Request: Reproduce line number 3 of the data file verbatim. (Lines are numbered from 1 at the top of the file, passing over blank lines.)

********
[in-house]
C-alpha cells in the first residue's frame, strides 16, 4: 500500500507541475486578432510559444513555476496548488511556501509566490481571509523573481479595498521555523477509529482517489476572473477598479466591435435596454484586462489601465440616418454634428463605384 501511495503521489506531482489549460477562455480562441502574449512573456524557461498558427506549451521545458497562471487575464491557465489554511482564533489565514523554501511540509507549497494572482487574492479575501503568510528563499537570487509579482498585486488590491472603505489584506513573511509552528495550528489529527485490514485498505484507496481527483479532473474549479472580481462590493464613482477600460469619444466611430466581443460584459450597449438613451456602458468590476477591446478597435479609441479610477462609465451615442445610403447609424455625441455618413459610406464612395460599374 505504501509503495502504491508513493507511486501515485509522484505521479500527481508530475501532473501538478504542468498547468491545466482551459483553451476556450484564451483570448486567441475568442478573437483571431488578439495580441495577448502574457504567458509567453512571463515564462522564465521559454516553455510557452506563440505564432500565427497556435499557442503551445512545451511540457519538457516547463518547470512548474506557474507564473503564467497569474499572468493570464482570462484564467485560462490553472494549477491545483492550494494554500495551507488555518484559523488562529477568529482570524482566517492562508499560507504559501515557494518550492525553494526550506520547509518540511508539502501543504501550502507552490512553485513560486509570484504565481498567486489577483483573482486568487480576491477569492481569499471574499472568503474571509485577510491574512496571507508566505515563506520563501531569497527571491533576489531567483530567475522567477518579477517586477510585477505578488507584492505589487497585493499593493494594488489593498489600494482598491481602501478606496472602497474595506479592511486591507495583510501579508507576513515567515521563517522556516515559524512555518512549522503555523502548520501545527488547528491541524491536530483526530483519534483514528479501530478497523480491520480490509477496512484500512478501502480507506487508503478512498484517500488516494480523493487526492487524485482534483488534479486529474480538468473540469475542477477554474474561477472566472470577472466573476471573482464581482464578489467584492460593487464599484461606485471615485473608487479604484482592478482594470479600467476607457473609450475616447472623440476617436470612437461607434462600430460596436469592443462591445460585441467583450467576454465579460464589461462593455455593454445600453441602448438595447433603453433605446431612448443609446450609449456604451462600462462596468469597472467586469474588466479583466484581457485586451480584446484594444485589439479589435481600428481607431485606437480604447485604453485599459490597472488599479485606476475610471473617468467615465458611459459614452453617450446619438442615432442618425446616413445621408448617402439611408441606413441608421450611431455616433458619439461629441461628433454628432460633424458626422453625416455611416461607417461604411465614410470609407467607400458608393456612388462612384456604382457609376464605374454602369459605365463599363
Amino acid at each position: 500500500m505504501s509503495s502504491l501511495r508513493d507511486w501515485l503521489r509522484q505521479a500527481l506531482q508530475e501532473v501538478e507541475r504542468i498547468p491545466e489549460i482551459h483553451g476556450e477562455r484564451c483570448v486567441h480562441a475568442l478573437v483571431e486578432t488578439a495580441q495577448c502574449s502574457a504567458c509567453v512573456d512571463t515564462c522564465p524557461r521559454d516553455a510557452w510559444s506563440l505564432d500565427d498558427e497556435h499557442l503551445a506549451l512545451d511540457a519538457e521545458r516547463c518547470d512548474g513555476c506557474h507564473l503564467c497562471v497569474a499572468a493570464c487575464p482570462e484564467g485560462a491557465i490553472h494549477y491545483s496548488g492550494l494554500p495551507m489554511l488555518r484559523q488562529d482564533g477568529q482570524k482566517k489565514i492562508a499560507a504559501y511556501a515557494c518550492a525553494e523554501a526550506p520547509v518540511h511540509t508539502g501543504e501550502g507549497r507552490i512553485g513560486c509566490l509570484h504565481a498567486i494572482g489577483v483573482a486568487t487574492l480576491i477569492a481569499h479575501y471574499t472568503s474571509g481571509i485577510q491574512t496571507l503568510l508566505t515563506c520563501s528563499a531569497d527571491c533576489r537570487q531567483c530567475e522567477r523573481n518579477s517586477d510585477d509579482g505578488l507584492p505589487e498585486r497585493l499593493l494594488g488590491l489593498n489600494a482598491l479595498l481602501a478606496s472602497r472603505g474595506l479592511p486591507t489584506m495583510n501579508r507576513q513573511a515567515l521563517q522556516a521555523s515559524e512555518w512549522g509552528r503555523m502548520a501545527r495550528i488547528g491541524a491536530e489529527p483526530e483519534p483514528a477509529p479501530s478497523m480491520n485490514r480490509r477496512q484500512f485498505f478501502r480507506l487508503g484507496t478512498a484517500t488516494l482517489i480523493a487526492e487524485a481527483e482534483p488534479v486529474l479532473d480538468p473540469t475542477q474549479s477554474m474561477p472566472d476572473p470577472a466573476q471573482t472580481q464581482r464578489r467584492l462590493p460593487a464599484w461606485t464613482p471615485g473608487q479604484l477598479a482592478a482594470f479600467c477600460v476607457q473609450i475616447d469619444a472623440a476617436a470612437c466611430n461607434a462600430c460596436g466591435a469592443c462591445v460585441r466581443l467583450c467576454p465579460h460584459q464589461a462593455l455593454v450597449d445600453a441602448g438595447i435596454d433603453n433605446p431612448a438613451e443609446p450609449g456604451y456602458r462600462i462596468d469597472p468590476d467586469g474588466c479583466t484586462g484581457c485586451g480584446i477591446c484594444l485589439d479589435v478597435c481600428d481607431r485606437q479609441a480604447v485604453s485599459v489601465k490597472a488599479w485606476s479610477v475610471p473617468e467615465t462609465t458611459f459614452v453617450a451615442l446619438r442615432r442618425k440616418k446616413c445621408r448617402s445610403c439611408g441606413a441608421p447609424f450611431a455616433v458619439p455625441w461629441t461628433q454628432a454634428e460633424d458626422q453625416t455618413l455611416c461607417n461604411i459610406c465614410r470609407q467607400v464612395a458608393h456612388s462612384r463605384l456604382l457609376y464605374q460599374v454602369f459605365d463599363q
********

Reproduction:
Amino acid at each position: 500500500m505504501s509503495s502504491l501511495r508513493d507511486w501515485l503521489r509522484q505521479a500527481l506531482q508530475e501532473v501538478e507541475r504542468i498547468p491545466e489549460i482551459h483553451g476556450e477562455r484564451c483570448v486567441h480562441a475568442l478573437v483571431e486578432t488578439a495580441q495577448c502574449s502574457a504567458c509567453v512573456d512571463t515564462c522564465p524557461r521559454d516553455a510557452w510559444s506563440l505564432d500565427d498558427e497556435h499557442l503551445a506549451l512545451d511540457a519538457e521545458r516547463c518547470d512548474g513555476c506557474h507564473l503564467c497562471v497569474a499572468a493570464c487575464p482570462e484564467g485560462a491557465i490553472h494549477y491545483s496548488g492550494l494554500p495551507m489554511l488555518r484559523q488562529d482564533g477568529q482570524k482566517k489565514i492562508a499560507a504559501y511556501a515557494c518550492a525553494e523554501a526550506p520547509v518540511h511540509t508539502g501543504e501550502g507549497r507552490i512553485g513560486c509566490l509570484h504565481a498567486i494572482g489577483v483573482a486568487t487574492l480576491i477569492a481569499h479575501y471574499t472568503s474571509g481571509i485577510q491574512t496571507l503568510l508566505t515563506c520563501s528563499a531569497d527571491c533576489r537570487q531567483c530567475e522567477r523573481n518579477s517586477d510585477d509579482g505578488l507584492p505589487e498585486r497585493l499593493l494594488g488590491l489593498n489600494a482598491l479595498l481602501a478606496s472602497r472603505g474595506l479592511p486591507t489584506m495583510n501579508r507576513q513573511a515567515l521563517q522556516a521555523s515559524e512555518w512549522g509552528r503555523m502548520a501545527r495550528i488547528g491541524a491536530e489529527p483526530e483519534p483514528a477509529p479501530s478497523m480491520n485490514r480490509r477496512q484500512f485498505f478501502r480507506l487508503g484507496t478512498a484517500t488516494l482517489i480523493a487526492e487524485a481527483e482534483p488534479v486529474l479532473d480538468p473540469t475542477q474549479s477554474m474561477p472566472d476572473p470577472a466573476q471573482t472580481q464581482r464578489r467584492l462590493p460593487a464599484w461606485t464613482p471615485g473608487q479604484l477598479a482592478a482594470f479600467c477600460v476607457q473609450i475616447d469619444a472623440a476617436a470612437c466611430n461607434a462600430c460596436g466591435a469592443c462591445v460585441r466581443l467583450c467576454p465579460h460584459q464589461a462593455l455593454v450597449d445600453a441602448g438595447i435596454d433603453n433605446p431612448a438613451e443609446p450609449g456604451y456602458r462600462i462596468d469597472p468590476d467586469g474588466c479583466t484586462g484581457c485586451g480584446i477591446c484594444l485589439d479589435v478597435c481600428d481607431r485606437q479609441a480604447v485604453s485599459v489601465k490597472a488599479w485606476s479610477v475610471p473617468e467615465t462609465t458611459f459614452v453617450a451615442l446619438r442615432r442618425k440616418k446616413c445621408r448617402s445610403c439611408g441606413a441608421p447609424f450611431a455616433v458619439p455625441w461629441t461628433q454628432a454634428e460633424d458626422q453625416t455618413l455611416c461607417n461604411i459610406c465614410r470609407q467607400v464612395a458608393h456612388s462612384r463605384l456604382l457609376y464605374q460599374v454602369f459605365d463599363q